This review of Literature focuses on these two questions: Who should decide on gender reclassification? Should the baby be allowed to reach the age of puberty or age of consent and then decide about reclassification? In the article by Dean Spade, Gender reclassification is governed by formal and informal policies and procedures at the state and local levels of the country, one of the factors including the age of consent, believing that in assertion that children should have some say in what they do with their own bodies. They should be free to decide, as a matter of right, whether or not they want a gender change.
Therefore, it is imperative that parents do not take the decision themselves at the time of child birth and let the child decide what to do about gender reclassification. Though we also know that children cannot always arrive to a right decision, the United Nations Organization proclaimed a Universal Declaration of Human Rights in 1948, stating everyone is entitled to all the rights and freedoms encompassed in this Declaration without discrimination of any kind, such as race, color, sex, language, religious opinion, national or social origin, birth or other status.
Therefore the child should be given legal protection and certain rights to make this decision. In this regard, we need to evaluate whether reclassification at child birth can be performed without taking the consent and decision of the child or not. It is imperative to understand that each human has the right to decline on the medical treatments performed on them and therefore, consent from the child has to be taken to perform medical treatment for gender reclassification. Should age be factor in permitting pregnancy/parenthood via A. R. T.?
Assisted reproductive technologies (ART) have enabled millions of people in the world to have biological children who otherwise would not have been able to do so, while in some of the countries many couples are delaying their child bearing due to many reasons. Currently it is not included as part of broad-based reproductive health or rights. Couples planning to bear child children after 30-35 of age have increased the risk of reproductive failures. Therefore, ART helps couples to have children when they would otherwise not have been able to do so.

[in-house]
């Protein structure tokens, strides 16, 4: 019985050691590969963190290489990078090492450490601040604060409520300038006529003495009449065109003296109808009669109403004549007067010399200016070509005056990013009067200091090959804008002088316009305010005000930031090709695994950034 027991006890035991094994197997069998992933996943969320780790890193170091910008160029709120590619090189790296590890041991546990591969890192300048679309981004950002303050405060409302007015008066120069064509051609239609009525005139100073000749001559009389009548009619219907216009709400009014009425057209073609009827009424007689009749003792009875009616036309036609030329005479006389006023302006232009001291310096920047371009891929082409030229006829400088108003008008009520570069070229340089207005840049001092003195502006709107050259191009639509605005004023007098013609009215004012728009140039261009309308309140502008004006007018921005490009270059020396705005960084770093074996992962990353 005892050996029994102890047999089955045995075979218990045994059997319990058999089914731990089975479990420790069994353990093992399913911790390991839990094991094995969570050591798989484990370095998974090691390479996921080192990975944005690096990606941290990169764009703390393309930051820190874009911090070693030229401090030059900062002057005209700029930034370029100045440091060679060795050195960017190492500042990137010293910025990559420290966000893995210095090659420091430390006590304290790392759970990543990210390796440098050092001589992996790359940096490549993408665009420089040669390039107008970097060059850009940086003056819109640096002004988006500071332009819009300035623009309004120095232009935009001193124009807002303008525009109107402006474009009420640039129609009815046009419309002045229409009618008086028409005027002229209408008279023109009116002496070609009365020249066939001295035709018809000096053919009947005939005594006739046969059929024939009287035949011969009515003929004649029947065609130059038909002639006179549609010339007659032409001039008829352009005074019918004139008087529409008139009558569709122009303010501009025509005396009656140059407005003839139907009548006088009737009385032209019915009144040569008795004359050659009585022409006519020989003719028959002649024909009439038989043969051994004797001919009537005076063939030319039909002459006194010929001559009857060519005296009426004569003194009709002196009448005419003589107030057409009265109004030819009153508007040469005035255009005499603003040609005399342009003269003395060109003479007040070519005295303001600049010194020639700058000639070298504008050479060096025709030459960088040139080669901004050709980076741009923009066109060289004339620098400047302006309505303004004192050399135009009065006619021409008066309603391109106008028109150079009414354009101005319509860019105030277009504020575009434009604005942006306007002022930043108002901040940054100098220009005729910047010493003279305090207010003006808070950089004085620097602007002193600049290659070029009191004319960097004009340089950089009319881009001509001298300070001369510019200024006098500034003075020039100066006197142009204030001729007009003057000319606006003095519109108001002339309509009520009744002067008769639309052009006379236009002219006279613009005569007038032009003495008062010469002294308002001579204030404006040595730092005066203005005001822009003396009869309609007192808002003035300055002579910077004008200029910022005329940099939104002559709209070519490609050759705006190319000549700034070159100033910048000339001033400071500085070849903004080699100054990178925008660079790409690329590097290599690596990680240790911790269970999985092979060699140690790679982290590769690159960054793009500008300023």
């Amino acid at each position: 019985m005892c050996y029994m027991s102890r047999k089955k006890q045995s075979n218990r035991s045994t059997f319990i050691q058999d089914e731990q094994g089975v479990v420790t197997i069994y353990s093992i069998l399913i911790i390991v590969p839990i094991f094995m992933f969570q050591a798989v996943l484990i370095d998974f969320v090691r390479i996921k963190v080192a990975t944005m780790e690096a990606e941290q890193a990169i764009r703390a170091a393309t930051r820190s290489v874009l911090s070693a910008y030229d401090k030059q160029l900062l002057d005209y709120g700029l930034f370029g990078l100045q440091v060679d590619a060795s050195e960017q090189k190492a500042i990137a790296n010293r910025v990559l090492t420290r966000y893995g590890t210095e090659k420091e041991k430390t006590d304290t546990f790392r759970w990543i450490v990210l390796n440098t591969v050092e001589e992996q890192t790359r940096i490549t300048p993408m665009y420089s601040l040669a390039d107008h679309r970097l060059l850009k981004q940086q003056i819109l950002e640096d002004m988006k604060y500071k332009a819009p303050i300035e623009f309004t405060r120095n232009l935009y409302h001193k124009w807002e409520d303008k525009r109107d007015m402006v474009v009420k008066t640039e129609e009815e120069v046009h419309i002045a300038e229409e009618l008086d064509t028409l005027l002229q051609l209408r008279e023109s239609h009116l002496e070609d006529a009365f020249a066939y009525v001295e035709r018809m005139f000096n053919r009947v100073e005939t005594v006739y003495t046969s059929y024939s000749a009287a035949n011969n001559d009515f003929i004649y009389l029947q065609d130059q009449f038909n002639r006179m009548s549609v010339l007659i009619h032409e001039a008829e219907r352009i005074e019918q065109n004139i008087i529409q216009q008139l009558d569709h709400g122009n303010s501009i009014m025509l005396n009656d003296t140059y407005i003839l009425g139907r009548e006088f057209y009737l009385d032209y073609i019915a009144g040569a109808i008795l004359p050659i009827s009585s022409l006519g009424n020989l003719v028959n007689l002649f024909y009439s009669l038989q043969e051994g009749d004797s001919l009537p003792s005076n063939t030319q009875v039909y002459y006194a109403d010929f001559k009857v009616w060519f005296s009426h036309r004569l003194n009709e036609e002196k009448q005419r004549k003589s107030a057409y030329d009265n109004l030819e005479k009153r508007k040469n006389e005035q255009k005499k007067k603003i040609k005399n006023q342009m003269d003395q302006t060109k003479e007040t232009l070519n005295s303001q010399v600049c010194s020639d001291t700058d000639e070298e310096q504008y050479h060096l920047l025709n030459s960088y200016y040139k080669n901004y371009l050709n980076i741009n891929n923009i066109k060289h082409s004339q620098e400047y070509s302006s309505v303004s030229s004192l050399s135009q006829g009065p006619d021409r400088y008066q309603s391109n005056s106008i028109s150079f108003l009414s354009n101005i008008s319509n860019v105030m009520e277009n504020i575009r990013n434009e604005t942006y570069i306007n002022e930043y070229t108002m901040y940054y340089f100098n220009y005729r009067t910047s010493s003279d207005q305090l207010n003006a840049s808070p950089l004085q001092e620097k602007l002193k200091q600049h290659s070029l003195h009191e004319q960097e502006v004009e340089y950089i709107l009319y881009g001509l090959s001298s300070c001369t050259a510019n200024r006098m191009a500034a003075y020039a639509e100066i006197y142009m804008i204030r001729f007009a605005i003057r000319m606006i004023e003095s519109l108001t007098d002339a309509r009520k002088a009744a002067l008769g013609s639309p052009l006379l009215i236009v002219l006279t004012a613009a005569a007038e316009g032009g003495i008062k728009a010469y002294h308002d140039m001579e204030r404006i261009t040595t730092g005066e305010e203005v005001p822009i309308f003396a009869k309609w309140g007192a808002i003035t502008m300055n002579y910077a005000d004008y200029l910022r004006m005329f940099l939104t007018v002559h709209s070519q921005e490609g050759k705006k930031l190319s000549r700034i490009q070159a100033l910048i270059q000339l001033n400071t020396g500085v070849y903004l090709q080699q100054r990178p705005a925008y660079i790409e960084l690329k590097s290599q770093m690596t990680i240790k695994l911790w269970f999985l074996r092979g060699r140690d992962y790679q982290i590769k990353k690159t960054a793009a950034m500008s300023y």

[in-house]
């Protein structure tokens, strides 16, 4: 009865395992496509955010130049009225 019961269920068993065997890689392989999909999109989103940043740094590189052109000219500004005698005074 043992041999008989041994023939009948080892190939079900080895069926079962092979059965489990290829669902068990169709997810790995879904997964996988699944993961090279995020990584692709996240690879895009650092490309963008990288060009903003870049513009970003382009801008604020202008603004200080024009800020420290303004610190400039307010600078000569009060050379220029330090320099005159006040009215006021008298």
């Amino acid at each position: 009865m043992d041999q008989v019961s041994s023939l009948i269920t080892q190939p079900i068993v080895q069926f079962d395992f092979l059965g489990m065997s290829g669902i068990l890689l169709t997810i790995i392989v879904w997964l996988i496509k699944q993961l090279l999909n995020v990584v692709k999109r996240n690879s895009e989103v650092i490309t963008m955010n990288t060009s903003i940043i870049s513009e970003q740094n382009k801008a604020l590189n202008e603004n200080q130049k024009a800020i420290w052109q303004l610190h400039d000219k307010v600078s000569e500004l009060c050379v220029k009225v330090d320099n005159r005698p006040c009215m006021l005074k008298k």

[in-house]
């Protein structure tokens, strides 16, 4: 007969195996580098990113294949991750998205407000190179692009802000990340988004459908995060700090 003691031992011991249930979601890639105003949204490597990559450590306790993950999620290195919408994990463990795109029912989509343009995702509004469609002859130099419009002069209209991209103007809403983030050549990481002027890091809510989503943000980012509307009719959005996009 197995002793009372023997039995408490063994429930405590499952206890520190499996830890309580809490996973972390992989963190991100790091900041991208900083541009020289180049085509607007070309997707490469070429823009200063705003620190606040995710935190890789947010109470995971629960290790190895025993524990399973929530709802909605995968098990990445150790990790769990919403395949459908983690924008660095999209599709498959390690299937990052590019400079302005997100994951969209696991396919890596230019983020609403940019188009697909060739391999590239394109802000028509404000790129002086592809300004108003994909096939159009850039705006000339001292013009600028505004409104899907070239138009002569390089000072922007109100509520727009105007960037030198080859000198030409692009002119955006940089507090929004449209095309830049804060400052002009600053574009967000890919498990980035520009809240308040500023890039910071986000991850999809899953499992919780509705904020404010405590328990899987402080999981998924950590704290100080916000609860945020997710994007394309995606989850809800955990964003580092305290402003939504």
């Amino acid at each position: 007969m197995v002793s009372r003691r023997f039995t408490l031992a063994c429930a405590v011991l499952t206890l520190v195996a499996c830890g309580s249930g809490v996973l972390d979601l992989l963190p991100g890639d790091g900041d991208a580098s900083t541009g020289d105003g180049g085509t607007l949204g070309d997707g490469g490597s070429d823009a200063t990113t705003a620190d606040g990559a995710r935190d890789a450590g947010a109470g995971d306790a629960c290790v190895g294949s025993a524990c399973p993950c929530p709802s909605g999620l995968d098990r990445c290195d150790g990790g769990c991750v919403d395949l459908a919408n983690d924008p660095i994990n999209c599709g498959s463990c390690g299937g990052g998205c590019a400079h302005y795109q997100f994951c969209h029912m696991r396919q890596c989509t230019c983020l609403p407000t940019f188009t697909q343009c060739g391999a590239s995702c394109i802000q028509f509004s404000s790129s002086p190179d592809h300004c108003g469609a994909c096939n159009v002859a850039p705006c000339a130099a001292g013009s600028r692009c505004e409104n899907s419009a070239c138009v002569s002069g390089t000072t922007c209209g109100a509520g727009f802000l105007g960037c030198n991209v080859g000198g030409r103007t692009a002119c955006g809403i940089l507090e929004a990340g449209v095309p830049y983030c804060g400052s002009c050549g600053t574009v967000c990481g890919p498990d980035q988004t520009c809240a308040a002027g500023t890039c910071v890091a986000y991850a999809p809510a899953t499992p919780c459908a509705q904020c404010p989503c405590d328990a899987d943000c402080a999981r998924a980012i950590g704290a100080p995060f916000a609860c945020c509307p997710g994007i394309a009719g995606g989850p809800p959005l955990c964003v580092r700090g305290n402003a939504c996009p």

Success rates of pregnancy via A. R. T depend on many factors, especially maternal age and the quality of the accompanying sperm. The age has a vast impact on the reproductive system of both males as well as females. The age of the women determines the health impact to carry out the artificial reproductive technique. These techniques namely including Intrauterine Insemination (IUI), Vitro Fertilization (IVF), Donor Eggs and Surrogacy or Artificial Insemination (AI), have success rates which can range from 5-30% mainly depending on the age of the woman who has donated the egg.
The social, medical, legal, and ethical reasoning that has traditionally promoted this lack of equity in access to assisted reproductive techniques (A. R. T), and the criteria used for client the selection are ethically appropriate in some particular case, especially the age. Women are less likely to become pregnant as they become older, and success rates of fertility treatments decrease with age as well since production of eggs by the woman’s ovaries declines over age.
With regard to reproduction, women need to be in charge of their own fertility and have access to a wide range of safe and effective contraceptive and reproductive options in order to have their own children.
Peterson, Assisted Reproductive Techniques and quality of equity of access issues, Journal of Medical Ethics, 31 (5) 280 Dean Spade, Documenting Gender, retrieved from http://www. gseis. ucla. edu/cie/Files/Dean_Spade_Article. pdf